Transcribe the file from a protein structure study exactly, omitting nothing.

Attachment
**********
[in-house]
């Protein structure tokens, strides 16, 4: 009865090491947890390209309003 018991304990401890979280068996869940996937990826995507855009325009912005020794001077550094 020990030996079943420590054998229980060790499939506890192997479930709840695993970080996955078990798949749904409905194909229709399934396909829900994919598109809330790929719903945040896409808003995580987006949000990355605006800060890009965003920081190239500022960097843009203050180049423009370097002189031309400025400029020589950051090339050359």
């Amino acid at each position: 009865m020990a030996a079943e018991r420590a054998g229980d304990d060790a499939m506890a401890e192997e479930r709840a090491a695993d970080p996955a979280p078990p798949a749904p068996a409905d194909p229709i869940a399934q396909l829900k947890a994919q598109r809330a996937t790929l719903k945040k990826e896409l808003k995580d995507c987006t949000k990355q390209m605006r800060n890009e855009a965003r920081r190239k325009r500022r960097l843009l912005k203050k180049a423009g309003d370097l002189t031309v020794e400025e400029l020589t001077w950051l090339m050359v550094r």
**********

[in-house]
């Protein structure tokens, strides 16, 4: 009865090491947890390209309003 018991304990401890979280068996869940996937990826995507855009325009912005020794001077550094 020990030996079943420590054998229980060790499939506890192997479930709840695993970080996955078990798949749904409905194909229709399934396909829900994919598109809330790929719903945040896409808003995580987006949000990355605006800060890009965003920081190239500022960097843009203050180049423009370097002189031309400025400029020589950051090339050359």
């Amino acid at each position: 009865m020990a030996a079943e018991r420590a054998g229980d304990d060790a499939m506890a401890e192997e479930r709840a090491a695993d970080p996955a979280p078990p798949a749904p068996a409905d194909p229709i869940a399934q396909l829900k947890a994919q598109r809330a996937t790929l719903k945040k990826e896409l808003k995580d995507c987006t949000k990355q390209m605006r800060n890009e855009a965003r920081r190239k325009r500022r960097l843009l912005k203050k180049a423009g309003d370097l002189t031309v020794e400025e400029l020589t001077w950051l090339m050359v550094r």